But more important to them than the visual aesthetic, the guys are interested in bringing good karma to Philadelphia’s reputation as a city for touring bands to come visit.

Kyle puts it this way: “If you’re nice to people, you’re gonna get paid back tenfold in other ways. And being nice to someone could be like, ‘Oh, you don’t drink Coors? Sure, you can have this’,” as he motions pulling an invisible beer from behind an invisible bar.

“Our main goal is to take a European style of hospitality,” Nicky goes on. “It’s tough to be hospitable in a venue where you’re topping out at 150 or 200. The ship is kind of difficult to keep afloat. But just like any other business you have to take a bit of a loss before you see any profit and we just really want to be the place where people are taken care of when they come here,” he says.

Then he unleashes an all too familiar rant.

“You have bands that can put 100-150 people in a room and the venue shows no respect or hospitality to them and it’s horrible, you know? Me being around the world and hearing what people have to say about playing Philadelphia, it sucks. Me being here my whole life and going to shows, it’s terrible to hear that.” You can hear a thick Philly drawl when he says the word “terrible.” It’s a word that he’s filled with disgust to make his point.

The guys plan to offer artists “more than just a few drink tickets” and are hoping to one day make the space above the venue a hostel-style apartment for touring bands. They promise bands will be treated well, and paid well, which is the one point the guys drive home the furthest. Nicky says:

“There’s so many good bands that I’ve seen from all over…they come [to larger venues in Philly] and max out at 100 at the most, and it sucks… you feel bad,” he says, because “the vibe is off.” He hopes that Ortlieb’s as a 200 cap venue might remedy this.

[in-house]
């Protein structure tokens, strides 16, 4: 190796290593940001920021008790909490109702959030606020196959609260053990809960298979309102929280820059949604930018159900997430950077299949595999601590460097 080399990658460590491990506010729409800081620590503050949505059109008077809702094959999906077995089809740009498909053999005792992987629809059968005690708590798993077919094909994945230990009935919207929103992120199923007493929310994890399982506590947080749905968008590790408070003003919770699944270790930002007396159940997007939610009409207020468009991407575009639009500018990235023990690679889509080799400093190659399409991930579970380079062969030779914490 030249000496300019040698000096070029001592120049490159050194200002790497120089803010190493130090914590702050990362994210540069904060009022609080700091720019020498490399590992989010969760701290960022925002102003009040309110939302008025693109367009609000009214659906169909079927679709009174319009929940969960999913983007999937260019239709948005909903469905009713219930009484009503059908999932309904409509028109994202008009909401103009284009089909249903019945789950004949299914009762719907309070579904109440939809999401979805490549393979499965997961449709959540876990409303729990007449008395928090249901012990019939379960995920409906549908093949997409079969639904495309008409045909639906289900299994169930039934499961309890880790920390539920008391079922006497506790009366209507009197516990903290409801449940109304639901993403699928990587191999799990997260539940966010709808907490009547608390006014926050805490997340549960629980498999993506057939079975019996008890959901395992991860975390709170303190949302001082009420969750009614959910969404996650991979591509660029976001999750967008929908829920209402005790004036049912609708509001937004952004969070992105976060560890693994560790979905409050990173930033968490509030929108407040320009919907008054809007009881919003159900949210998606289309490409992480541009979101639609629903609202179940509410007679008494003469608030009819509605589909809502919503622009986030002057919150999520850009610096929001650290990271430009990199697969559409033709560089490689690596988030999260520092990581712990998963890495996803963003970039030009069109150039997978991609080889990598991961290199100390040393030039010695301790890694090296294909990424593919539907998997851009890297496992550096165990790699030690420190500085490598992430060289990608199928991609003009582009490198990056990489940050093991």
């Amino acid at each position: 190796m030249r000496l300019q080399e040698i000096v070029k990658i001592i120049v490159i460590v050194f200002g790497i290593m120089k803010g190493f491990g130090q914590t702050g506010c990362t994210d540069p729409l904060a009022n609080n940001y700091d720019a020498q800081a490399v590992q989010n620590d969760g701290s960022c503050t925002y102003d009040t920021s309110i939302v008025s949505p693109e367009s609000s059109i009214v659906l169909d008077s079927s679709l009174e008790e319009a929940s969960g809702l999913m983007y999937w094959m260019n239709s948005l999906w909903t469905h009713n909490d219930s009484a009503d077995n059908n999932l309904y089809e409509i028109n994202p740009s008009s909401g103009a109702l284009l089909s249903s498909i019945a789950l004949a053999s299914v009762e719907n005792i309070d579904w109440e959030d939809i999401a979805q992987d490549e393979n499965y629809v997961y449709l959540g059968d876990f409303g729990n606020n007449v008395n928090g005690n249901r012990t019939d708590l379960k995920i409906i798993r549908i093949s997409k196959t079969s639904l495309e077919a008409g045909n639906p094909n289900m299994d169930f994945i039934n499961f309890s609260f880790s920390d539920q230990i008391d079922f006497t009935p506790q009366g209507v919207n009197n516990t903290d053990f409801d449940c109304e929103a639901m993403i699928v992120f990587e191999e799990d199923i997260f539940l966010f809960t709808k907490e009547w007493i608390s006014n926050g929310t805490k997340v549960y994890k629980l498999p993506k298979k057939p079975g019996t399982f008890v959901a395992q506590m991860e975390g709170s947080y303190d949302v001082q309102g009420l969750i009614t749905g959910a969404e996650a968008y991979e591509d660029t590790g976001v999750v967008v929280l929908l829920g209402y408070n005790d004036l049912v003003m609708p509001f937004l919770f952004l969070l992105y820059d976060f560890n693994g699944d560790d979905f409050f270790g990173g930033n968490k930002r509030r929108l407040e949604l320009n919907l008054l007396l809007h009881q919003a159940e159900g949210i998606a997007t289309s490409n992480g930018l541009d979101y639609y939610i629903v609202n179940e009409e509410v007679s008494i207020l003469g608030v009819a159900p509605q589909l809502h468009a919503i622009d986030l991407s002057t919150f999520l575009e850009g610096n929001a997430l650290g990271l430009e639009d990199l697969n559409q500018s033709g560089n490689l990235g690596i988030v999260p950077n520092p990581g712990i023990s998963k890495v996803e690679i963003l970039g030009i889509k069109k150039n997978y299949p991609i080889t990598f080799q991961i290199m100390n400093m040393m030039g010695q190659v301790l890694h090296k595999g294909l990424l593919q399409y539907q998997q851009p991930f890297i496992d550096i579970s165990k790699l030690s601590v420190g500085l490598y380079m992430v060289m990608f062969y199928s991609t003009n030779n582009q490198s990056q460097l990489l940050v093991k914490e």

“That on top of it the venues not giving them any money and there’s no hospitality. Each band member gets three drink tickets and, you know, I mean everyone knows the story. And I’m not coming at anyone either, it’s a tough business.”

While a lot of the venue’s shows and main players are still under wraps, Nicky and Kyle were able to confirm Diamond Rugs will be playing its first Philly show at Ortlieb’s in March, and that a psych/experimental group called Chui Wan from Beijing will be playing with Light Heat in May. Ricky Maymi (original drummer of The Brian Jonestown Massacre) will DJ a late night set.

Additionally, Nicky plans to keep Ortlieb’s open during the day as a rehearsal space for bands.

“’Hey, can you open the door for these guys?’” Nicky says, mocking a phone call, “’They wanna do this thing…’ that’s the kind of place we want to be. Any way we can help give back to the music community is the goal.”

And, he adds: “When my band fails finally, I’ll be the guy bartending making everyone miserable.”